Machine learning identifies drugs that could potentially help smokers quit

Penn State College of Medicine researchers helped identify eight medications that may be repurposed to help people quit smoking. A team of more than 70 researchers contributed to the analysis of genetic and smoking behavior data from more than 1.3 million people.
Image Credit: Scientific Frontline

Medications like dextromethorphan, used to treat coughs caused by cold and flu, could potentially be repurposed to help people quit smoking cigarettes, according to a study by Penn State College of Medicine and University of Minnesota researchers. They developed a novel machine learning method, where computer programs analyze data sets for patterns and trends, to identify the drugs and said that some of them are already being tested in clinical trials.

Cigarette smoking is risk factor for cardiovascular disease, cancer and respiratory diseases and accounts for nearly half a million deaths in the United States each year. While smoking behaviors can be learned and unlearned, genetics also plays a role in a person’s risk for engaging in those behaviors. The researchers found in a prior study that people with certain genes are more likely to become addicted to tobacco.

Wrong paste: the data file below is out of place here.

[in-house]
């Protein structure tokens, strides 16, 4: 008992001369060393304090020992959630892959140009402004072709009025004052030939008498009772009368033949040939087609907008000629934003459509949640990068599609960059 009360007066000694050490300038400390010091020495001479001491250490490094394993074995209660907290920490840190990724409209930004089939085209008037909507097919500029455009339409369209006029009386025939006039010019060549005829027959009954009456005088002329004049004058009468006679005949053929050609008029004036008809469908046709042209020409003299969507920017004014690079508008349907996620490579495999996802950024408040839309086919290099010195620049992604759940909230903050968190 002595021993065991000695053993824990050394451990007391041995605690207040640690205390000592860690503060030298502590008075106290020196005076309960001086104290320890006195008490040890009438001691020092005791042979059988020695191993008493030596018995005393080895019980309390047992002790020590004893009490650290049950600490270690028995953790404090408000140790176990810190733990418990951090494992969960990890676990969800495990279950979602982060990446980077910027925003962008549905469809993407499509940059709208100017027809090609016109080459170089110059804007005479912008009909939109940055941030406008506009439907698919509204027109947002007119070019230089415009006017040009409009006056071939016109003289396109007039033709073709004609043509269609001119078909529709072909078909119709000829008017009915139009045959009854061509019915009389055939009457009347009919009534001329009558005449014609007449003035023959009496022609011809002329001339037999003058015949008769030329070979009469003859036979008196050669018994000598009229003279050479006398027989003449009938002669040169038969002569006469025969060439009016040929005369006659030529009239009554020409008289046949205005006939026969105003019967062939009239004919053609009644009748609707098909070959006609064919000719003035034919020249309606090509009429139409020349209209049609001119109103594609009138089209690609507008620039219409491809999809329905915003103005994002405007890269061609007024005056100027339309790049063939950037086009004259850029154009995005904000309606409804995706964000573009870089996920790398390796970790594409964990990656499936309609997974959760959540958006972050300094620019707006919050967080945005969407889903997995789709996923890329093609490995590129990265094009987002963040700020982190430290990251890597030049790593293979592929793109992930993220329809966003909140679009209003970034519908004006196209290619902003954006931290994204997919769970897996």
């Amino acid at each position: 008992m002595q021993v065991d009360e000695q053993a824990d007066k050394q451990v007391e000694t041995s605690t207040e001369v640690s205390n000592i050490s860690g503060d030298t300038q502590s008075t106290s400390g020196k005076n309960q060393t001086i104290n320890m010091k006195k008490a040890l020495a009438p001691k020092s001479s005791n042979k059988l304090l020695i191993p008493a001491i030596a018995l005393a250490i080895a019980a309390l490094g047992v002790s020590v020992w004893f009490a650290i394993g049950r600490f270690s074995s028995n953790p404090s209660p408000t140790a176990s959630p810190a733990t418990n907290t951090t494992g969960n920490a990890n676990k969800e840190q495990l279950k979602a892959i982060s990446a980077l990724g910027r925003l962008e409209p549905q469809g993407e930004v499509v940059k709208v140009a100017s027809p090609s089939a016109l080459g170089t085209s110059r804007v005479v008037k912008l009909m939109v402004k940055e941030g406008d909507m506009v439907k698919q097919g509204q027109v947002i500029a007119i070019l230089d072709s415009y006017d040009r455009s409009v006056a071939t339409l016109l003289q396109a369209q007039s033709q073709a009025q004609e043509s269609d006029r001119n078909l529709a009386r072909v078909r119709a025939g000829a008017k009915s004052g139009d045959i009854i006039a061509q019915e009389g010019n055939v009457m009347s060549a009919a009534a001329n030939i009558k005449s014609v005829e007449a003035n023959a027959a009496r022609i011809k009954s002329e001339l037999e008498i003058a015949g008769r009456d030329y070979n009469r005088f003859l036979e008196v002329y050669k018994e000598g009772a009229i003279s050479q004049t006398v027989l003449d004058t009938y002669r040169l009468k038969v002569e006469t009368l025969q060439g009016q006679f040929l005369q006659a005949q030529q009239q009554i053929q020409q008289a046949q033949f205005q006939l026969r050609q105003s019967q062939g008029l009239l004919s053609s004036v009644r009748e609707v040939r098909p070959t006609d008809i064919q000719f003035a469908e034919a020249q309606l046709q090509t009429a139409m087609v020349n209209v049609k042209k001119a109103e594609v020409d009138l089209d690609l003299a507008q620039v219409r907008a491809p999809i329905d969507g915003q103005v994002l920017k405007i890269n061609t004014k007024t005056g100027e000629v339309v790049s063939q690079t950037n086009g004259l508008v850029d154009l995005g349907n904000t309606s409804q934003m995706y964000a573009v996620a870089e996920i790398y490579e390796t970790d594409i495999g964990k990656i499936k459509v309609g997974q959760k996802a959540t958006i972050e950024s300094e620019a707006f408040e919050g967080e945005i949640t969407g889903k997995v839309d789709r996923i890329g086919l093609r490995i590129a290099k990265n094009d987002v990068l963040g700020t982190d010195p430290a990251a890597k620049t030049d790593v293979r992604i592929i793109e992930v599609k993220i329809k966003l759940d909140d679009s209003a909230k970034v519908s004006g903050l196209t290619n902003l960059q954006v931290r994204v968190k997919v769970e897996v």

Using genetic data from more than 1.3 million people, Dajiang Liu, Ph.D., professor of public health sciences, and of biochemistry and molecular biology and Bibo Jiang, Ph.D., assistant professor of public health sciences, co-led a large multi-institution study that used machine learning to study these large data sets — which include specific data about a person’s genetics and their self-reported smoking behaviors.

Targeting cancer with a multidrug nanoparticle

MIT chemists designed a bottlebrush-shaped nanoparticle that can be loaded with multiple drugs, in ratios that can be easily controlled.
Illustration Credit: Courtesy of the researchers. Edited by MIT News.

Treating cancer with combinations of drugs can be more effective than using a single drug. However, figuring out the optimal combination of drugs, and making sure that all of the drugs reach the right place, can be challenging.

To help address those challenges, MIT chemists have designed a bottlebrush-shaped nanoparticle that can be loaded with multiple drugs, in ratios that can be easily controlled. Using these particles, the researchers were able to calculate and then deliver the optimal ratio of three cancer drugs used to treat multiple myeloma.

“There’s a lot of interest in finding synergistic combination therapies for cancer, meaning that they leverage some underlying mechanism of the cancer cell that allows them to kill more effectively, but oftentimes we don’t know what that right ratio will be,” says Jeremiah Johnson, an MIT professor of chemistry and one of the senior authors of the study.